Most areas have some sort of noise bylaw, as suggested by some others, start keeping records:  log barking time of day, length of barking, frequency of barking.  Take photos/video of dogs living conditions, video dog barking at all hours of the day and night.  They don't say a picture is worth a thousand words for nothing - video is likely worth millions of words!!

I understand this is not your dog, but it may as well be with the lack of attention they are giving it - it will likely be up to you to train it as to what is appropriate to bark at, and what is inappropriate.

As a human, currently owned by 11 dogs, I am very anal about my dogs not being disruptive to the neighbors (we are on tiny half acre lots).  On top of that, they are primarily Miniature Pinschers, who are notorious for barking (around here birds over head, smoke from the neighbors burn pile just to name two of their perceived territorial intruders).  I have tried several of the ultrasonic units that you "hang" outside and are battery powered, they run around $50 but can be had for much more and much less...and they do work, but only initially, in my experience.  It seems within a week or so they become immune to it.  One lasted a few weeks, but boom, tried new battery, just in case, nope, they just no longer care.  My two friends tried them with their MinPins, one had the same result as me, the other turned it off after a couple of days and just has to bring it out and the dogs stop barking - but it must be used sporadically, and of course is useless if they are not home to wave it about.

I do use bark collars on some of my more neurotic dogs - the ones who start barking and then become so hysterical they just can't stop.  Of course, this gets the others all freaked out and barking (I call it chorus barking) because if one thinks there is danger, well, heck, all the others better join in, even if they have no idea why dog 1 was barking in the first place.  Interestingly, the collars have actually IMPROVED the life of the barkers by stopping them before they become hysterical and freak themselves out even more!!  They now have the ability to assess noises and danger (even with the collar off) before becoming hysterical.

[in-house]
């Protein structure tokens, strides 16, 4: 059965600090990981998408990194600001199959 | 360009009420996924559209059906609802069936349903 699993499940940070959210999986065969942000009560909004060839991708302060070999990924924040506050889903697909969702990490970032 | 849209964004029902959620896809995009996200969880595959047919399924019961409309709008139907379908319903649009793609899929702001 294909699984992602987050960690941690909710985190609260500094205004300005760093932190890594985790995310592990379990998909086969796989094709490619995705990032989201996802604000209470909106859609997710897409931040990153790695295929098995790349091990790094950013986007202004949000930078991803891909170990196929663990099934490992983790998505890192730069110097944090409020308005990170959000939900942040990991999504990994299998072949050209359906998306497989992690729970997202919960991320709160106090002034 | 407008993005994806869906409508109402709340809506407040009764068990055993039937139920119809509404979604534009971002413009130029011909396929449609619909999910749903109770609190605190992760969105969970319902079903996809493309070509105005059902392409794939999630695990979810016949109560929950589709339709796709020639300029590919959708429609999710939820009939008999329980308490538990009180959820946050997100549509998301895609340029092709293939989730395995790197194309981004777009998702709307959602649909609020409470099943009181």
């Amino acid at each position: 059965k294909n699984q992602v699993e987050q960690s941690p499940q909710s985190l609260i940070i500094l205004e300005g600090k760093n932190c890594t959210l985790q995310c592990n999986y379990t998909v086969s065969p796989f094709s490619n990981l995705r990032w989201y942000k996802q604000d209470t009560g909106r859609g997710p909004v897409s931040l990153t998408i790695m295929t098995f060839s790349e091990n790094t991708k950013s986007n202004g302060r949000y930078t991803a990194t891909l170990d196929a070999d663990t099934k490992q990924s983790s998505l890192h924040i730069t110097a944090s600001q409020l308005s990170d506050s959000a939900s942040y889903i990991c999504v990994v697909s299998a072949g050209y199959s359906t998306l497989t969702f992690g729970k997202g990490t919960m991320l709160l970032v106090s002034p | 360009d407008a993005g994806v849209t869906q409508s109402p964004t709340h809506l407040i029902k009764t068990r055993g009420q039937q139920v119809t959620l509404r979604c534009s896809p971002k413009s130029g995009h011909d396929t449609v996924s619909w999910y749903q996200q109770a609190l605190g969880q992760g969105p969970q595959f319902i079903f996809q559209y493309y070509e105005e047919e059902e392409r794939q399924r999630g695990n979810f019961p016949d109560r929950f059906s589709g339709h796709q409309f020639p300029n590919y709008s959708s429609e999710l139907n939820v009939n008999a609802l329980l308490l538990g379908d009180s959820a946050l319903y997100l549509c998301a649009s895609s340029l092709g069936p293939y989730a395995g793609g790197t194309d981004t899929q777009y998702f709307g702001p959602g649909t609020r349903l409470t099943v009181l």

The collars I use are a dual system, bark and vibration activated, and increase in strength with EACH bark up to a level ten.  This allows them to bark two or three times, before collar activation bothers them.  They can still speak, they just can no longer "yell" hysterically.  With each bark, the correction zap intensifies.  I know this sounds cruel, but we tried it ourselves, it is equivalent to the static shock we got as kids from shuffling on shag carpet.  Not painful, but certainly not pleasing or something one can just ignore.  The intensity is up to the dog, them more it barks in a row, the greater strength to the zap.  There is one drawback, some dogs learn the secret of spacing their barks so that the collar intensity is not affected - it resets to zero after 5-10 seconds!

You can also get remote collars that put the zap power in your hands.  I personally failed with this method as I was not consistent with the correction, and just ended up confusing the dogs more than anything.  But a more dedicated person may find this works better for them. 

Bark collars are NOT cheap, and you do get what you pay for with this item.  If this is a route you are thinking of make sure you factor in the cost of powering the collar...some are rechargeable (but then you need two, otherwise the collar is on charge every couple of days and dog has no collar), others are battery operated (the PetSafe collars I use have a proprietary battery that costs $15 each!!) but often there are "battery hacks" on line that can lower the cost of replacement batteries.

Oh, and again, nice as pie, let them know regularly that the dog barking is STILL an issue.  My neighbors didn't, I heard about it at from the local feed store clerk who warned me my neighbor was choked!  I thought the problem had been dealt with (no barking when we were home) but apparently when we were away (rarely) the dogs would go barking mad.  If I had known this I would have dealt with the "away barking" much sooner.

GOOD LUCK!
 
Tyler Ludens
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Location: Central Texas USA Latitude 30 Zone 8
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Thank you all so much for these suggestions.  The dog situation seems to have calmed down lately.  I think they decided the remote tie-out wasn't a good plan.  Still not entirely responsible dog owners - last night the dog was just randomly running around barking for about an hour.  This dog had previously had a run-in with a porcupine so I'd have thought the neighbors might have learned from that not to let the dogs run loose at night.  But no.

Currently the situation seems bearable, so I'm hoping it will continue so.  We don't want to make enemies of any neighbors, and I want to try to be the good and patient neighbor.